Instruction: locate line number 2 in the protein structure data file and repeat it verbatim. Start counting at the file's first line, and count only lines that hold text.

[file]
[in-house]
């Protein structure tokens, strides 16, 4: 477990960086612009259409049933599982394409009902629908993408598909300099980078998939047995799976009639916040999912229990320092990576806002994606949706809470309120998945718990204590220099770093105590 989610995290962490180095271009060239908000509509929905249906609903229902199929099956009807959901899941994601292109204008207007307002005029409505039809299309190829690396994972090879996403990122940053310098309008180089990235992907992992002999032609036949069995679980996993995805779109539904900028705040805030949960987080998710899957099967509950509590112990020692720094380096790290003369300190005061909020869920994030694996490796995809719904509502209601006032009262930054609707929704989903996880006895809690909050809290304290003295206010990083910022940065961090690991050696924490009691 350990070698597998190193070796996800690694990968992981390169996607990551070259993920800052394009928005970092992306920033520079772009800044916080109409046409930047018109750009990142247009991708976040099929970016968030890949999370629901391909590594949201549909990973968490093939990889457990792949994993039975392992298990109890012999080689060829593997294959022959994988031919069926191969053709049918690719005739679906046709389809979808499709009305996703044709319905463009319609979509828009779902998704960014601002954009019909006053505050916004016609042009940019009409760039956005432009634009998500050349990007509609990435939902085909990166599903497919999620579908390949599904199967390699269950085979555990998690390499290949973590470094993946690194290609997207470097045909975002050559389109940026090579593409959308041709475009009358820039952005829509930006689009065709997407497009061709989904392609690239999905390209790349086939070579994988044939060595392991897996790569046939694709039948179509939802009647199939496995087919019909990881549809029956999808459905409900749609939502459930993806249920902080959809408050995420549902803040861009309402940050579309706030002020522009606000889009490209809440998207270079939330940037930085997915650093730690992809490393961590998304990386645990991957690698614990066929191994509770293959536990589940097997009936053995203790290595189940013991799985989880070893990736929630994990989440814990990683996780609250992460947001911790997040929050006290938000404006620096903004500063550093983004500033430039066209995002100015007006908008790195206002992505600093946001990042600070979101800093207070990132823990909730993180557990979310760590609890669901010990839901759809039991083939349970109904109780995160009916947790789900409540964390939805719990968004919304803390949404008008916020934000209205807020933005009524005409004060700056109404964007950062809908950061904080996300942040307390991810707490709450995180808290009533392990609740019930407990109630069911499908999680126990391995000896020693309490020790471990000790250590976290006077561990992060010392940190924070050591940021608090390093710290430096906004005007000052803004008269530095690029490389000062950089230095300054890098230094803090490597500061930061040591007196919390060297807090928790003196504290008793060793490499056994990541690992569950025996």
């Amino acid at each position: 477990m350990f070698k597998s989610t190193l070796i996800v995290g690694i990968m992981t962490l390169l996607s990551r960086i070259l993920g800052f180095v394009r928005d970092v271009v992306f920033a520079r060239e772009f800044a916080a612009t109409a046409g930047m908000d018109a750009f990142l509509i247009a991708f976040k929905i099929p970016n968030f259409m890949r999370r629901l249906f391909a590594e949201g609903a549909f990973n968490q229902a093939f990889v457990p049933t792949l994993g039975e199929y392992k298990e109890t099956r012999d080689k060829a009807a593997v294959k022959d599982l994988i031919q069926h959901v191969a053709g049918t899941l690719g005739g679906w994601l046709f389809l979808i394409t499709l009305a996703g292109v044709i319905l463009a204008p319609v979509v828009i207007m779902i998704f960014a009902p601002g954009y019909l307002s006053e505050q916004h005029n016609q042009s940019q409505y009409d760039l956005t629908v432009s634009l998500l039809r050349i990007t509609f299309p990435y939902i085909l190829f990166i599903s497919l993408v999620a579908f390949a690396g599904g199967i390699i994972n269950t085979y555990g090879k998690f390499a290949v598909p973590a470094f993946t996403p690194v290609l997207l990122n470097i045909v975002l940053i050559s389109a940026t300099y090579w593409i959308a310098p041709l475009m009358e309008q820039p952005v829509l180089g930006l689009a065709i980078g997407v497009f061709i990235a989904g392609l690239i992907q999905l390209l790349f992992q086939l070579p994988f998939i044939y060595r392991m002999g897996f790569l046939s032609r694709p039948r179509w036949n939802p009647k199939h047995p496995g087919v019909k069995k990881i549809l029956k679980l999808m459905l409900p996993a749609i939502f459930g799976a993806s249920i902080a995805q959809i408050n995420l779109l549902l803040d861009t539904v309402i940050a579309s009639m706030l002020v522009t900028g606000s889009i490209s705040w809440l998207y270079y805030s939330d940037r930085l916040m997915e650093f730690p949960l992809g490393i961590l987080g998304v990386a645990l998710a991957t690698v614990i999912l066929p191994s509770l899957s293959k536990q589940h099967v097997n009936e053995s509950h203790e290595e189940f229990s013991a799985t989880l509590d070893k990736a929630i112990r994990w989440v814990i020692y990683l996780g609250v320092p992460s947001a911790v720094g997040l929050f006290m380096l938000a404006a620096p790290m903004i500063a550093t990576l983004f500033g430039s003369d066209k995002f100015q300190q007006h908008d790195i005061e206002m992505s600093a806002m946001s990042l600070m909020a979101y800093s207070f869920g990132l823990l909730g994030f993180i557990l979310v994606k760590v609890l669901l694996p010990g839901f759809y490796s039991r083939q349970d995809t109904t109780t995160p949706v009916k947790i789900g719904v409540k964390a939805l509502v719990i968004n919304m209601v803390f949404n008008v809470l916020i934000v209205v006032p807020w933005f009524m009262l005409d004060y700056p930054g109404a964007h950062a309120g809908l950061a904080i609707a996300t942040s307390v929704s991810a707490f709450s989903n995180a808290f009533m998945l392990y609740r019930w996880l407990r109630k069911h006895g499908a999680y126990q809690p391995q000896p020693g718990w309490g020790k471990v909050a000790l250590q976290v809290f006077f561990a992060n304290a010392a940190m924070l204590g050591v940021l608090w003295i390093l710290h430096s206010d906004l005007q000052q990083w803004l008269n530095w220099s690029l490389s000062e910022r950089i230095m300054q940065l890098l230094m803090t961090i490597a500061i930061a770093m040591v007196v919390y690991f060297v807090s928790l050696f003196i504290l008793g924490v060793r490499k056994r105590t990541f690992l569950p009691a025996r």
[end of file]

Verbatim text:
């Protein structure tokens, strides 16, 4: 477990960086612009259409049933599982394409009902629908993408598909300099980078998939047995799976009639916040999912229990320092990576806002994606949706809470309120998945718990204590220099770093105590 989610995290962490180095271009060239908000509509929905249906609903229902199929099956009807959901899941994601292109204008207007307002005029409505039809299309190829690396994972090879996403990122940053310098309008180089990235992907992992002999032609036949069995679980996993995805779109539904900028705040805030949960987080998710899957099967509950509590112990020692720094380096790290003369300190005061909020869920994030694996490796995809719904509502209601006032009262930054609707929704989903996880006895809690909050809290304290003295206010990083910022940065961090690991050696924490009691 350990070698597998190193070796996800690694990968992981390169996607990551070259993920800052394009928005970092992306920033520079772009800044916080109409046409930047018109750009990142247009991708976040099929970016968030890949999370629901391909590594949201549909990973968490093939990889457990792949994993039975392992298990109890012999080689060829593997294959022959994988031919069926191969053709049918690719005739679906046709389809979808499709009305996703044709319905463009319609979509828009779902998704960014601002954009019909006053505050916004016609042009940019009409760039956005432009634009998500050349990007509609990435939902085909990166599903497919999620579908390949599904199967390699269950085979555990998690390499290949973590470094993946690194290609997207470097045909975002050559389109940026090579593409959308041709475009009358820039952005829509930006689009065709997407497009061709989904392609690239999905390209790349086939070579994988044939060595392991897996790569046939694709039948179509939802009647199939496995087919019909990881549809029956999808459905409900749609939502459930993806249920902080959809408050995420549902803040861009309402940050579309706030002020522009606000889009490209809440998207270079939330940037930085997915650093730690992809490393961590998304990386645990991957690698614990066929191994509770293959536990589940097997009936053995203790290595189940013991799985989880070893990736929630994990989440814990990683996780609250992460947001911790997040929050006290938000404006620096903004500063550093983004500033430039066209995002100015007006908008790195206002992505600093946001990042600070979101800093207070990132823990909730993180557990979310760590609890669901010990839901759809039991083939349970109904109780995160009916947790789900409540964390939805719990968004919304803390949404008008916020934000209205807020933005009524005409004060700056109404964007950062809908950061904080996300942040307390991810707490709450995180808290009533392990609740019930407990109630069911499908999680126990391995000896020693309490020790471990000790250590976290006077561990992060010392940190924070050591940021608090390093710290430096906004005007000052803004008269530095690029490389000062950089230095300054890098230094803090490597500061930061040591007196919390060297807090928790003196504290008793060793490499056994990541690992569950025996």